The term Filioque is a Latin phrase meaning “and from the Son”. It was added to the original Nicene Creed and indicates that the Holy Spirit originates from both the Father and the Son. It has been the subject of controversy between Eastern and Western Christianity as many Orthodox Churches reject the theology of the filioque. Whether the term is included can have important implications for how one understands the doctrine of the Trinity.
Orthodox Churches object to the filioque due to the belief that it denies the Father as the principle “source” of the life of the Godhead, thus contradicting the nature of the Trinity. Also, because they believe it contradicts Jesus Himself, who says in John 15:26 that the Holy Spirit proceeds from the Father, but makes no mention of “the Father and the Son”.
The Catholic Church agrees with the Orthodox that the Father is the first origin of the divine life of the Trinity, but further clarifies that the Holy Spirit proceeds eternally from both Father and Son -from the Father in principle and through the Son in spiration. The addition of the filioque is simply a development of the Creed that in no way contradicts the earlier version of the Creed. For example, the original Apostle’s Creed did not have the section of the Nicene Creed that says the Holy Spirit is “the Lord, the giver of Life, who proceeds from the Father, God from God, light from light, true God from true God, consubstantial with the Father.” This was added as a reaction to the Macedonian heresy that denied the divinity of the Holy Spirit.
The Fathers of the Church, especially Athanasius of Alexandria, Cyril of Alexandria and Epiphanius of Salamis, viewed Scriptural verses such as John 20:22 (“He breathed on them and said: Receive the Holy Spirit”) as grounds for saying that the Spirit “proceeds substantially from both” the Father and the Son. Other verses call the Holy Spirit “the Spirit of the Son”, or “the Spirit of Christ” (Galatians 4:6, Romans 8:9, Philippians 1:19) and the Gospel of John (14:16, 14:26, 15:26, 16:7) refers to Jesus as sending the Holy Spirit.
Semantics plays a large role in the disagreement. The Eastern Churches used the Greek word ekporeusis to refer to the principle and “first” origin of the Holy Spirit. The Western Churches, however, used the Latin word procedit (“proceeds”), which can be translated as both ekporeusis and as proienai, a word used by Greek fathers to refer to the Son’s role, while maintaining the Father’s role as the “first” origin of the Holy Spirit. The Eastern concept of the Holy Spirit proceeding from the Father through the Son has been viewed as more closely resembling the Catholic understanding of the Trinity.
The Historical Development of the Doctrine:
Church Father Quotes:
Tertullian of Carthage
“I believe that the Spirit proceeds not otherwise than from the Father through the Son” (Against Praxeas 4:1 [A.D. 216]).
Origen of Alexandria
“We believe, however, that there are three persons: the Father and the Son and the Holy Spirit; and we believe none to be unbegotten except the Father. We admit, as more pious and true, that all things were produced through the Word, and that the Holy Spirit is the most excellent and the first in order of all that was produced by the Father through Christ” (Commentaries on John 2:6 [A.D. 229]).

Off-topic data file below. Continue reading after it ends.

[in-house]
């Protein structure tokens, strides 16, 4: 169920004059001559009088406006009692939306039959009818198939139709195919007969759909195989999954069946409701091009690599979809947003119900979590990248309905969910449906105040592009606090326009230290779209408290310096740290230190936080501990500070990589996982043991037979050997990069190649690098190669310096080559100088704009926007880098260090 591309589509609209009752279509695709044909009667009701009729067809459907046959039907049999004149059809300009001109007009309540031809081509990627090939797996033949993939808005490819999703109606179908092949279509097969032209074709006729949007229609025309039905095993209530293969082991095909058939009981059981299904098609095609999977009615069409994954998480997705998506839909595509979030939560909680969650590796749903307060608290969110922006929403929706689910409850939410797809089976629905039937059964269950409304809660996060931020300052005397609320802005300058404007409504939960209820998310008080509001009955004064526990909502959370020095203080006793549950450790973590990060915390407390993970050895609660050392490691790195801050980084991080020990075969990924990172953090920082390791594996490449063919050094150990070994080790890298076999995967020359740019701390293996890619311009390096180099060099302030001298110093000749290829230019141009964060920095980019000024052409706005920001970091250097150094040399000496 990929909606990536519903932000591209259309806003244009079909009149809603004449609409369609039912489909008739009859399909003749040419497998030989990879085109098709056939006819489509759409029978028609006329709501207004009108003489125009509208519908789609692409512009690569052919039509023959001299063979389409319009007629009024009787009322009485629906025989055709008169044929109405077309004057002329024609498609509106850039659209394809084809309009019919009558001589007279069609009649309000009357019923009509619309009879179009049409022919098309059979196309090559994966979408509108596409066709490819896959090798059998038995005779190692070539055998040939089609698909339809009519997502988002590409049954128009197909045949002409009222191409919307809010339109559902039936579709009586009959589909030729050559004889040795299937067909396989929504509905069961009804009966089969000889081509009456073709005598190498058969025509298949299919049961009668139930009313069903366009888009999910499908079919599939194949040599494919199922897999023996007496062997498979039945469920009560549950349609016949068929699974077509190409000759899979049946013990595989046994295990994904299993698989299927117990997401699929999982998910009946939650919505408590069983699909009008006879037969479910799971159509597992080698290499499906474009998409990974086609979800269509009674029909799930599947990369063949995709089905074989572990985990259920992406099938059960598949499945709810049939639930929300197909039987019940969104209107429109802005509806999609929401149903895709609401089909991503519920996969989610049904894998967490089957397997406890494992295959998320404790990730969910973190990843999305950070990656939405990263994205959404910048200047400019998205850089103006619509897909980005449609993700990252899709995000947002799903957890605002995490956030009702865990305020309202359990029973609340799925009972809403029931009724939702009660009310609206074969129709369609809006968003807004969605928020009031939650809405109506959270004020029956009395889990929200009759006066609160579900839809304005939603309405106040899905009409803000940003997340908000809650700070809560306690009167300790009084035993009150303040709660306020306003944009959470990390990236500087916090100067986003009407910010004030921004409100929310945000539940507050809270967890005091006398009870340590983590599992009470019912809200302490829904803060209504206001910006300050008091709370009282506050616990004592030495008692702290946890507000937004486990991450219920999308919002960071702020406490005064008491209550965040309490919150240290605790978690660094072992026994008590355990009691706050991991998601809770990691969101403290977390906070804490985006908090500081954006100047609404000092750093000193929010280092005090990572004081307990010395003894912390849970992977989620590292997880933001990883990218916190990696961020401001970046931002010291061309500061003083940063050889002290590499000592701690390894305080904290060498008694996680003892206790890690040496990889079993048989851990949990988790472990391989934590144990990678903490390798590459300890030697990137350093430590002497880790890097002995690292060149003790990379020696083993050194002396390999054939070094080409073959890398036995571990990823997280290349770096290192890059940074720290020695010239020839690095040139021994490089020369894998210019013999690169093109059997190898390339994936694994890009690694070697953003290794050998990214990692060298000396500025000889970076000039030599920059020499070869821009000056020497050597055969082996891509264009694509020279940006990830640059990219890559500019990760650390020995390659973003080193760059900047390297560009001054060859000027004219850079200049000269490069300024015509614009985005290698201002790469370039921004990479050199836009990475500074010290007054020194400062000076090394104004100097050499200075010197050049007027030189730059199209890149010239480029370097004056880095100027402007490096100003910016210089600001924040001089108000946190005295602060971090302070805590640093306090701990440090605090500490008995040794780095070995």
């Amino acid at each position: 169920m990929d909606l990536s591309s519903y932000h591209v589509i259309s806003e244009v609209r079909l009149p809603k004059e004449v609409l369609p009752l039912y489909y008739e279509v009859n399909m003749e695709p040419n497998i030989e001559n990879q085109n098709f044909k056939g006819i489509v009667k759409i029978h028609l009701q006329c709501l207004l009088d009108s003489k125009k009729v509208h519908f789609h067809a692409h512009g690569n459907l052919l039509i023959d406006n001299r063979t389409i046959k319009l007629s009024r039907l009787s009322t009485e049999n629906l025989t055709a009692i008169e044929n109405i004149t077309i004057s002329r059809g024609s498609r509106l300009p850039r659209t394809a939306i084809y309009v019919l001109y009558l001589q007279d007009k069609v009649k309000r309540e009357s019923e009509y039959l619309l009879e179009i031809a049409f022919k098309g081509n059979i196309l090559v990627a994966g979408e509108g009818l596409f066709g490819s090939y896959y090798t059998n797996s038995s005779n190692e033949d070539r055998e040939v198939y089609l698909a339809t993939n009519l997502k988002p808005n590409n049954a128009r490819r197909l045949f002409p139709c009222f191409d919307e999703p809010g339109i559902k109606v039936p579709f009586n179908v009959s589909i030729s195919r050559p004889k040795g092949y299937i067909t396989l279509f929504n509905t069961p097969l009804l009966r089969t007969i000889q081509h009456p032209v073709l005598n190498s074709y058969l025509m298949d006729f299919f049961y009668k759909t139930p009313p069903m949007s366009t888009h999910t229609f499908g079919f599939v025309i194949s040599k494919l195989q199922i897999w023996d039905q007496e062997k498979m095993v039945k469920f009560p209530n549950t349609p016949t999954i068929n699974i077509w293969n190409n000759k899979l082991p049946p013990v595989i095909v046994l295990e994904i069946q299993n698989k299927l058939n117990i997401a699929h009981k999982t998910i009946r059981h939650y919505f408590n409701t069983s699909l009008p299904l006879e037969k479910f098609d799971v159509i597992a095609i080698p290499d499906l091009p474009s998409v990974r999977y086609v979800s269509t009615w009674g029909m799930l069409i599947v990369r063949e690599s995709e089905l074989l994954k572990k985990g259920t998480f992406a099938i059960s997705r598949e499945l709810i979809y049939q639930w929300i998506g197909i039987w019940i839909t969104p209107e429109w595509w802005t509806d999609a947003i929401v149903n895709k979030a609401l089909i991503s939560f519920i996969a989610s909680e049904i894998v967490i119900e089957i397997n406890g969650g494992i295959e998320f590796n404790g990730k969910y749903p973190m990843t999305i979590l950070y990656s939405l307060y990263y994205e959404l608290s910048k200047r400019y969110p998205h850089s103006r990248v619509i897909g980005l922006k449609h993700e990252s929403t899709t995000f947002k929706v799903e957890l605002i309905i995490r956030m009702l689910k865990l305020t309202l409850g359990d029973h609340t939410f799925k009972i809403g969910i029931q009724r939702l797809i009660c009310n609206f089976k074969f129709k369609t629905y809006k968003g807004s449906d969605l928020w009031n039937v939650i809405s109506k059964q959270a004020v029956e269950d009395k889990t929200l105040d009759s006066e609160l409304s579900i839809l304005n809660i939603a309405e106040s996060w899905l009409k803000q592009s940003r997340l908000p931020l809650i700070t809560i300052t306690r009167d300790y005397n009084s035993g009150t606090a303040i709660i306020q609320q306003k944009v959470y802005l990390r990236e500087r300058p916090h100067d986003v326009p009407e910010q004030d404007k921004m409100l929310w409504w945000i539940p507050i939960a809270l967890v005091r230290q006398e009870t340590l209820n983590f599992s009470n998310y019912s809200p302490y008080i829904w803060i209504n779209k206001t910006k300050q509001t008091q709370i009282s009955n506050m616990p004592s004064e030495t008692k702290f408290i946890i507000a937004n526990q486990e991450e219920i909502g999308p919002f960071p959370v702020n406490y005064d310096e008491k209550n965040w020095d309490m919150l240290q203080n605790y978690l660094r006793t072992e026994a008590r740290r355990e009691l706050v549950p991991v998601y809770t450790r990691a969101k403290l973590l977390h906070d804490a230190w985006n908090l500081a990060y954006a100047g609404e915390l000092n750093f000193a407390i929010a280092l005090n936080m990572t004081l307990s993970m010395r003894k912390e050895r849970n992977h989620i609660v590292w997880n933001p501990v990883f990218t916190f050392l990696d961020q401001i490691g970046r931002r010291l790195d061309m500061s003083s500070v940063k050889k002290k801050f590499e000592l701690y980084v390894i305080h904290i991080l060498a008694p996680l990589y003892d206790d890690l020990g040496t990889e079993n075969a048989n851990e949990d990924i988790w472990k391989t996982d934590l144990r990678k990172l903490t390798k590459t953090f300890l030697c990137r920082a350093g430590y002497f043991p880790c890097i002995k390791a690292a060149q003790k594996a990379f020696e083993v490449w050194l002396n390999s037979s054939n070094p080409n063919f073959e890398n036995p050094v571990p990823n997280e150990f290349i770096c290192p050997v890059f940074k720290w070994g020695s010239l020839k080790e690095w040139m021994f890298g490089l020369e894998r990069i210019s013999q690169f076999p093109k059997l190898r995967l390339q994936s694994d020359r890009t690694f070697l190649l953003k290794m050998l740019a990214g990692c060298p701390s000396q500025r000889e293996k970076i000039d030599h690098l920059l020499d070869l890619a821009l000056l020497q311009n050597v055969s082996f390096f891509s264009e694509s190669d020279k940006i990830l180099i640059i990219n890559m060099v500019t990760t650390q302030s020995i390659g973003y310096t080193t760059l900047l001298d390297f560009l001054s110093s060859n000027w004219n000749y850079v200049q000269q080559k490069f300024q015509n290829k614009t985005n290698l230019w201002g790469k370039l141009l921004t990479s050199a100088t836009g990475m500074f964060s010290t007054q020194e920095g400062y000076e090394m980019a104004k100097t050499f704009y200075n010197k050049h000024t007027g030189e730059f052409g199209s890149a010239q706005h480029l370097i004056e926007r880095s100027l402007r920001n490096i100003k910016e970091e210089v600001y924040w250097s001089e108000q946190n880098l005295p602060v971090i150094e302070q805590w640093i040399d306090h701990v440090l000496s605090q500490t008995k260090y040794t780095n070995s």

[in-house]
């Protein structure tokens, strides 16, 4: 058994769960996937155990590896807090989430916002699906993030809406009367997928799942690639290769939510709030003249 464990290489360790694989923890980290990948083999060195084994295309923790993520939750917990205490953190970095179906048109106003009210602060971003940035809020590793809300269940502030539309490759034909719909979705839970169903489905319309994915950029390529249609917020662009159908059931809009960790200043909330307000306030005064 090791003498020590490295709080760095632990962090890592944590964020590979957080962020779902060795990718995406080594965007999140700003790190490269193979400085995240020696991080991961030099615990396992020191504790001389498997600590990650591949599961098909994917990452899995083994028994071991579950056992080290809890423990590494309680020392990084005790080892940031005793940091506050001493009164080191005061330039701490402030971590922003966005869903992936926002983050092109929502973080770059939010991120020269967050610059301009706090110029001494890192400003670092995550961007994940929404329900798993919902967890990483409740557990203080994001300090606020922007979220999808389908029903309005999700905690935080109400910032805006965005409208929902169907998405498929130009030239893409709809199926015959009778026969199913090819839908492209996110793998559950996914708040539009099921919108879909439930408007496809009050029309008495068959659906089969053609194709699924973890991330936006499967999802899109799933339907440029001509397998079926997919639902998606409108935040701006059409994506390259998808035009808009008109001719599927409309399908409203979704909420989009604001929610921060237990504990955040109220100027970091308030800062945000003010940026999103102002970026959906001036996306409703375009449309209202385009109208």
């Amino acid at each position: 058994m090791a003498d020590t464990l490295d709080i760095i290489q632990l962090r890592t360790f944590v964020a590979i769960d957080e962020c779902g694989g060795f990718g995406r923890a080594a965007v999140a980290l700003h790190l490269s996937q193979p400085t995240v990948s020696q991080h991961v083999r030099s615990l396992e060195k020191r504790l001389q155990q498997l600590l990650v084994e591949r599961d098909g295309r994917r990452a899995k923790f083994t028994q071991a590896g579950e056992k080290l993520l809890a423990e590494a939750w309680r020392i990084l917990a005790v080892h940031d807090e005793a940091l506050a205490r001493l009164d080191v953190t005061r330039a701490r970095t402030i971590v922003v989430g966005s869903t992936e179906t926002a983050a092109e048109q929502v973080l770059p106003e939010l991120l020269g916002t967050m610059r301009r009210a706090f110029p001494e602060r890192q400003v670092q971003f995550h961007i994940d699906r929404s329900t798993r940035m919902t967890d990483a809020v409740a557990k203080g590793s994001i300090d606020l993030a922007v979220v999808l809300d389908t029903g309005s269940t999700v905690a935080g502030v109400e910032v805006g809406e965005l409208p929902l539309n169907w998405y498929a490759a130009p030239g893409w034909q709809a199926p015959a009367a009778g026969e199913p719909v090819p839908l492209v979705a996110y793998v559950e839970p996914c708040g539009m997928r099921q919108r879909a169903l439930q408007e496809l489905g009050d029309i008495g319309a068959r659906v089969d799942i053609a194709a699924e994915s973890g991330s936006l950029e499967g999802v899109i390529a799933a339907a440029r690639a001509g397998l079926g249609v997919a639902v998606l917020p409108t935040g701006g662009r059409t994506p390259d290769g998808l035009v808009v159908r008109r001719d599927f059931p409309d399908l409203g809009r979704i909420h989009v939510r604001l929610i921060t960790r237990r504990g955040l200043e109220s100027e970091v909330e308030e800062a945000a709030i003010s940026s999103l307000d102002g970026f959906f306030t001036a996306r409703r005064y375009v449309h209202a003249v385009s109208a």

Maximus the Confessor
“By nature the Holy Spirit in his being takes substantially his origin from the Father through the Son who is begotten (Questions to Thalassium 63 [A.D. 254]).
Gregory the Wonderworker
“[There is] one Holy Spirit, having substance from God, and who is manifested through the Son; image of the Son, perfect of the perfect; life, the cause of living; holy fountain; sanctity, the dispenser of sanctification; in whom is manifested God the Father who is above all and in all, and God the Son who is through all. Perfect Trinity, in glory and eternity and sovereignty neither divided nor estranged” (Confession of Faith [A.D. 265]).
Hilary of Poitiers
“Concerning the Holy Spirit . . . it is not necessary to speak of him who must be acknowledged, who is from the Father and the Son, his sources” (The Trinity 2:29 [A.D. 357]).
“In the fact that before times eternal your [the Father’s] only-begotten [Son] was born of you, when we put an end to every ambiguity of words and difficulty of understanding, there remains only this: he was born. So too, even if I do not g.asp it in my understanding, I hold fast in my consciousness to the fact that your Holy Spirit is from you through him” (ibid., 12:56).
Didymus the Blind
“As we have understood discussions . . . about the incorporeal natures, so too it is now to be recognized that the Holy Spirit receives from the Son that which he was of his own nature. . . . So too the Son is said to receive from the Father the very things by which he subsists. For neither has the Son anything else except those things given him by the Father, nor has the Holy Spirit any other substance than that given him by the Son” (The Holy Spirit 37 [A.D. 362]).
Epiphanius of Salamis
“The Father always existed and the Son always existed, and the Spirit breathes from the Father and the Son” (The Man Well-Anchored 75 [A.D. 374]).